Crisis concept re-loaded? The recently described suicide-specific syndromes may help to better understand suicidal behavior and assess imminent suicide risk more effectively
Voros, V., Tenyi, T., Nagy, A., Fekete, S., & Osvath, P.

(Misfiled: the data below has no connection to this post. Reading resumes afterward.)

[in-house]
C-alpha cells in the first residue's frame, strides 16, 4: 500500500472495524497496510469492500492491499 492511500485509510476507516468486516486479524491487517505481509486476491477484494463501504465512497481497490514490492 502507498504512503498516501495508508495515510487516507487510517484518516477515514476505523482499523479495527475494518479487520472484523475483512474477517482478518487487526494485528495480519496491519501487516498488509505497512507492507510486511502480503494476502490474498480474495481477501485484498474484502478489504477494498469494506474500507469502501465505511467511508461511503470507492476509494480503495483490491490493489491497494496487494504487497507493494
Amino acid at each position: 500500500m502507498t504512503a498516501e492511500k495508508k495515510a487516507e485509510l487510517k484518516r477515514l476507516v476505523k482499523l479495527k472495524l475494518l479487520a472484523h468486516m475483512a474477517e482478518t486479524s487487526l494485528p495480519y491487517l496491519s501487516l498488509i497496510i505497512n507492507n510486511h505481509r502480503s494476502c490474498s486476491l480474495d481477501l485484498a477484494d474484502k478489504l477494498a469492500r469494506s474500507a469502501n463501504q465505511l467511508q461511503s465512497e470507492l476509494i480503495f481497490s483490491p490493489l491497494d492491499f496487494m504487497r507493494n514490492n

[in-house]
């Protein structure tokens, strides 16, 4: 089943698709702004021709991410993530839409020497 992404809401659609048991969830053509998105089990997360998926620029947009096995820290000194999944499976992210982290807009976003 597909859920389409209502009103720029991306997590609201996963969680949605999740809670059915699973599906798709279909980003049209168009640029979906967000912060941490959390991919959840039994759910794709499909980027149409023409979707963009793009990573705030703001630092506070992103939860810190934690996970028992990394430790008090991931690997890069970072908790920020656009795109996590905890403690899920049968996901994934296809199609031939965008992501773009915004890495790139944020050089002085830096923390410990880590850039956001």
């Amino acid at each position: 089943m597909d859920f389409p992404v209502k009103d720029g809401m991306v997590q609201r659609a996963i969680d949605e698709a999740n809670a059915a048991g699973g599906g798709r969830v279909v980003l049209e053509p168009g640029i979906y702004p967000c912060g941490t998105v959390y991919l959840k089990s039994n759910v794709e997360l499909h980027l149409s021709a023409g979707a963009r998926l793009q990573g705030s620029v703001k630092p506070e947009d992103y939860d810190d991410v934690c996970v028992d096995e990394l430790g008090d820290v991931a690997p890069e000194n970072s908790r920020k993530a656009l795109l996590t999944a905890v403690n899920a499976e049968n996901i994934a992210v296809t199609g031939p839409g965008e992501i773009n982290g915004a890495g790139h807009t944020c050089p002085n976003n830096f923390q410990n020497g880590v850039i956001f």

Background: Despite of the decreasing suicide rates in many countries, suicide is still a major public health concern worldwide. Traditional suicide risk factors have limited clinical predictive value, as they provide little reliable information on the acute psychological processes leading to suicide. Aims: The aim of this analysis is to describe and compare the recently introduced two suicide-specific syndromes [Acute Suicidal Affective Disturbance (ASAD) and Suicidal Crisis Syndrome (SCS)] with the classic psychological features of pre-suicidal crisis and also to assess the clinical utility of the new suicide prediction scales in contrast to classical risk factors. Method: Conceptual analysis. Results: Suicide-specific syndromes are not novel in terms of symptomatology or dynamics of symptom onset, but in their use of well-defined diagnostic criteria. In addition to symptomatic classification, they also provide an opportunity to objectively measure the current pre-suicidal emotional and mental state by validated tools. Limitations: Future studies need to be completed to prove the reliability and predictive validity of suicide-specific diagnostic categories and the related suicide risk assessment tools. Conclusion: Clinical use of suicide-specific syndromes is suggested. This transdiagnostic approach not only enables a more accurate and objective assessment of imminent suicide risk, but also facilitates research in neuroscience, which represent a major step forward in managing and complex understanding of suicidal behavior.